This Manchester United article comes from Sports Bank guest contributor Robbie Dunne
Wayne Rooney has known only one club in his adult life. He has only known one set of fans and one club manager. He arrived in Manchester as a fresh-faced youngster with the world at his feet and the expectations of a footballing nation on his shoulders, a kid from a working class family in Liverpool who simply loved to play football.
It has been written that after his first appearance for England, he had to ask for a lift back to Croxteth, Liverpool from a friend, as the 17 year old still had no car and no driver’s license. He is now one of the most famous footballers in the world. His debut for United happened to be in the Champions league, the biggest club competition in the world and Rooney bagged himself a hat-trick. It seemed the bigger the odds stacked against Rooney, the more he was likely to succeed. He never had to dream of becoming a professional footballer because he always knew he would become one.
However, Rooney has become a more important fixture in the headlines recently than he did all of last season for his work in a United shirt and as is common for a club with such media attention, the speculation this summer is coming at us every day from different sources. There are usually three sides to a story, two sides and then somewhere in the middle is the truth. There have been so many things said about United’s Number 10 and his relationship with former boss, Sir Alex Ferguson and current boss David Moyes that there seems to be perhaps six or seven sides to this story. It begins with Rooney leaving Everton and their then Manager, David Moyes, for one of the biggest clubs in the world. The story is currently at a crucial point with Rooney supposedly handing in two transfer requests as a member of Manchester United. The first one was at the end of the 2010-2011 season, just after Rooney had nailed down the top striker role for United. His Reason? He wanted the hierarchy of Manchester United to show more ambition and bring in more talent in a push for more silverware.
Manchester United’s response was the purchase of one of the best finishers and most prolific strikers in the world, Robin Van Persie. It would end up being a move that would shake Rooney’s world and see him replaced as United’s hitman. He was played out on the wing, behind Van Persie and was even seen playing an almost defensive midfielder’s role in certain games. As it turns out, Wayne Rooney’s greatest strength as a footballer turned out to be one of his greatest weaknesses. There was a misconception that Rooney didn’t care where he played, he loved football so much that he would play in goals if it meant he was playing football. Wayne Rooney has come a long way since his days kicking around with his friends in Liverpool. The little striker was still United’s go-to guy in times of high pressure situations though, right? …. Wrong. When Alex Ferguson named his starting XI in the second leg of the last 16 game against Real Madrid in the 2012-2013 Champions League, Rooney was named on the bench. Since then, talk of his fitness, work ethic, attitude, best position and future have filled the terraces of Old Trafford.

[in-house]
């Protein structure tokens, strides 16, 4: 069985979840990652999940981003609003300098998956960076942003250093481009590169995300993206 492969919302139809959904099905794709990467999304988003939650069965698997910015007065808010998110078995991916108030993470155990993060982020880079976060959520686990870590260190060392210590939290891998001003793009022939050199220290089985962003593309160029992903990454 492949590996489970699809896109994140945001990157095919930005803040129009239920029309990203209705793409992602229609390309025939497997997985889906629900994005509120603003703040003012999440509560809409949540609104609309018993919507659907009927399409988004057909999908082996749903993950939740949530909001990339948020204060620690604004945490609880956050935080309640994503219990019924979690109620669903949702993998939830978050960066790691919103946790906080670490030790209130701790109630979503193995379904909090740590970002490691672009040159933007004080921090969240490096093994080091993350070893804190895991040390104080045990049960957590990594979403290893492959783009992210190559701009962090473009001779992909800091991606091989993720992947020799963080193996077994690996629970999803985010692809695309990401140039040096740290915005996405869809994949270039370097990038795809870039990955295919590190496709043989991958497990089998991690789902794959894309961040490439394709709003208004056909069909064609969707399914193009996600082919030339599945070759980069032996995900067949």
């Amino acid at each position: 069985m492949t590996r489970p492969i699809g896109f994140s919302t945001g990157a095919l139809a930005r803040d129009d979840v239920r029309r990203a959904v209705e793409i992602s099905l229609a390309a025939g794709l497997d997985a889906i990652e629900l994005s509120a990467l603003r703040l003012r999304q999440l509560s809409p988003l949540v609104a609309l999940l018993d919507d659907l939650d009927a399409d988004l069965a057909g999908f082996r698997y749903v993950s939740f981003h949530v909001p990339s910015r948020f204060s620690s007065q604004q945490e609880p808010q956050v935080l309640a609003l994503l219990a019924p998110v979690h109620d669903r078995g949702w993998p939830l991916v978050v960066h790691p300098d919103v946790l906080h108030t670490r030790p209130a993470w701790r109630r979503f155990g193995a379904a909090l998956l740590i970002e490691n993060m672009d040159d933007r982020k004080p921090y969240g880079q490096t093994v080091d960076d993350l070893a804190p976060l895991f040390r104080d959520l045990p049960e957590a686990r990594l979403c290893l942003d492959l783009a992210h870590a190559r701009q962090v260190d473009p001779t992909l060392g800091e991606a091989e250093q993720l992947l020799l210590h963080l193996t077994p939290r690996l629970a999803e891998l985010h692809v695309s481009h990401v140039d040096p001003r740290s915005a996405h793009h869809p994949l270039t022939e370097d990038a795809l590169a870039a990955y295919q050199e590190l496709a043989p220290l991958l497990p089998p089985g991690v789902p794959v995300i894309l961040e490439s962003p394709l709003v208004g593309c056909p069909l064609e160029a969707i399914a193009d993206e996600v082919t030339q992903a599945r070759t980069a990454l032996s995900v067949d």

No story is complete without the villain or Chelsea manager as he is better known. Enter Jose Mourinho. No man has played the role of super villain better than the man who refers to himself as “The Special One”. He knows exactly how Rooney likes to be talked to and he has stated that Rooney is his only transfer target and has gone so far to suggest that it is Rooney or bust for him this summer. Whether he genuinely feels this way or is simply doing this as a way of upsetting the already fragile position Manchester United are in with the retirement of Sir Alex Ferguson, Rooney is listening to Mourinho speak about him with the kind of respect he feels he has not been afforded in Manchester.
Regardless of what happens this summer, the man who Manchester United fans labelled “The White Pele”, his time is up. One transfer request alone is enough to have you booed from ever corner of Old Trafford but to go and do it twice is the kind of disrespect that United fans, stereotypically, only expect from the blue half of Manchester. Whether United find a suitable buyer this summer or in January, Wayne Rooney’s name no longer holds the weight it once did for United’s faithful. He has become an outcast.
The problem is, however, where does he go? It is unlikely that United will sell Rooney, a player who thrives on pressure, to a Premier League rival. He also has a newly born son and speaks no French or Spanish (that we know of) which would seemingly rule out PSG and Real Madrid. If Mourinho is sincere in his pursuit, then perhaps Chelsea will make an offer that United can’t refuse but for now the Wayne Rooney saga rumbles on.
Robbie Dunne pens his own site Chicago Now.com